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Swiatek powers her way through first Indian Wells final

Poland’s Iga Swiatek won her 10th consecutive match to advance to the BNP Paribas Open final after a straight sets win over former world No 1 Simona Halep

Iga Swiatek of Poland in action during the 2022 BNP Paribas Open WTA 1000 tennis tournament in Indian Wells Iga Swiatek of Poland in action during the 2022 BNP Paribas Open WTA 1000 tennis tournament in Indian Wells Image Credit: Zuma / Panoramic

WTA 1000 Indian Wells | Results | Schedule

Iga Swiatek won her tour-leading 19th match of the season on Friday evening, saving two set points in the first set before emerging a 7-6, 6-4 winner over Romania’s Simona Halep to reach the BP Paribas Open final in Indian Wells.

The win continues a terrific start in the 2022 season for the Pole, who reached the semi-finals in Adelaide, the semis at the Australian Open and the round of 16 in Dubai, before embarking on her current 10-match winning streak which included the WTA 1000 series title in Doha.

Swiatek saves two set points to win the first set tiebreak

Swiatek took the early lead in the first set, breaking Halep’s serve to go up 4-2. However, the Romanian, a two-time Grand Slam winner, fought back to break twice in a row and served for the set at 5-4.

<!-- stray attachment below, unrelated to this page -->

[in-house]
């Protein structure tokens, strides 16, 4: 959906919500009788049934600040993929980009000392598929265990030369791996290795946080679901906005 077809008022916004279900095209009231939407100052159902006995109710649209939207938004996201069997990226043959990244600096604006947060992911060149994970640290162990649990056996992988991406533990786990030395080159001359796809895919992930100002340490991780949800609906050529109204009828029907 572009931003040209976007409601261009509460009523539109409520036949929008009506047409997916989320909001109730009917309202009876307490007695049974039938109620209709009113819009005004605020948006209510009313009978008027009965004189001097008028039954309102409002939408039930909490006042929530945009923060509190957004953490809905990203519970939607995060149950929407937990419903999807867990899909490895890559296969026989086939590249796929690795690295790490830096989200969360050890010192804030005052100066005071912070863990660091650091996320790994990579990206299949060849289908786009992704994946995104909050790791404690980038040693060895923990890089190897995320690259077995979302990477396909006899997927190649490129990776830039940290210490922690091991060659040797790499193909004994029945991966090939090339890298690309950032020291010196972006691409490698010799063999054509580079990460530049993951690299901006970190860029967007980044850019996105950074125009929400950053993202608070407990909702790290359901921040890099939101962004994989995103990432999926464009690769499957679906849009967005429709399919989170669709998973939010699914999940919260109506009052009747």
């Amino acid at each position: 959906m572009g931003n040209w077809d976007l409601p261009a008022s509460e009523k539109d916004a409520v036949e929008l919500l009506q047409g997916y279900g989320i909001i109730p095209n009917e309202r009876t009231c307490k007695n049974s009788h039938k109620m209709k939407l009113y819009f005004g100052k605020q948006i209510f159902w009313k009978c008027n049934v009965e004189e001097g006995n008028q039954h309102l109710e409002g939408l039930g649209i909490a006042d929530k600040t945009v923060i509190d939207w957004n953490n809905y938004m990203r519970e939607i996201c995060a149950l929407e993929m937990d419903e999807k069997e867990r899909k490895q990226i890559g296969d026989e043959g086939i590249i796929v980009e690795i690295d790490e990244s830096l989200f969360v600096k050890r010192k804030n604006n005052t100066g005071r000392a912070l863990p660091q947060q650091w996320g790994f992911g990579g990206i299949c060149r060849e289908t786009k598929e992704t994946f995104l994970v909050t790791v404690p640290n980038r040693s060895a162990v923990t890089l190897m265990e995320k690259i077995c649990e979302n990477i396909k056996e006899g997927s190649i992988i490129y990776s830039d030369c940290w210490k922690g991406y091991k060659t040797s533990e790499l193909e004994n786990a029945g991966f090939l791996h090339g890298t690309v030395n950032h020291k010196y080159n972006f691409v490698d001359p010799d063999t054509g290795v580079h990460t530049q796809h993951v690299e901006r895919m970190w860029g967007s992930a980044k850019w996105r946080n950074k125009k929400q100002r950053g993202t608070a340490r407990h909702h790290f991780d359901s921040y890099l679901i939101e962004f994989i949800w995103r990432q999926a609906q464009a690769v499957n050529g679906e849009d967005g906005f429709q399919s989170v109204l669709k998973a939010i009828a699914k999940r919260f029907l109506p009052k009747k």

This time, it was Swiatek who broke back to level the set for 5-5. After both players held their serve to take the set into a tiebreak, it was Halep who earned two set points at 6-4 in the tiebreak. But the 20-year-old Swiatek ran off with four consecutive points to win the first set 7-6 (6).

In the second set, the two players exchanged an early break of serve before Halep started to re-establish her authority and broke for a second time to lead 4-2. But the Romanian needed a medical time out to strap her thigh and appeared to lose her rhythm after that. Seeing Halep move tentatively, Swiatek applied the pressure and won the final four games to close out the 7-6 (6), 6-4 win in one hour and 50 minutes.

Swiatek will meet Maria Sakkari in Sunday’s final, after the Greek defeated Spain’s Paula Badosa in the second semi-final. Along with the $1.2 million prize money cheque, there is also the world No 2 ranking at stake, with the winner replacing Barbora Krejcikova as the second best player in the world.

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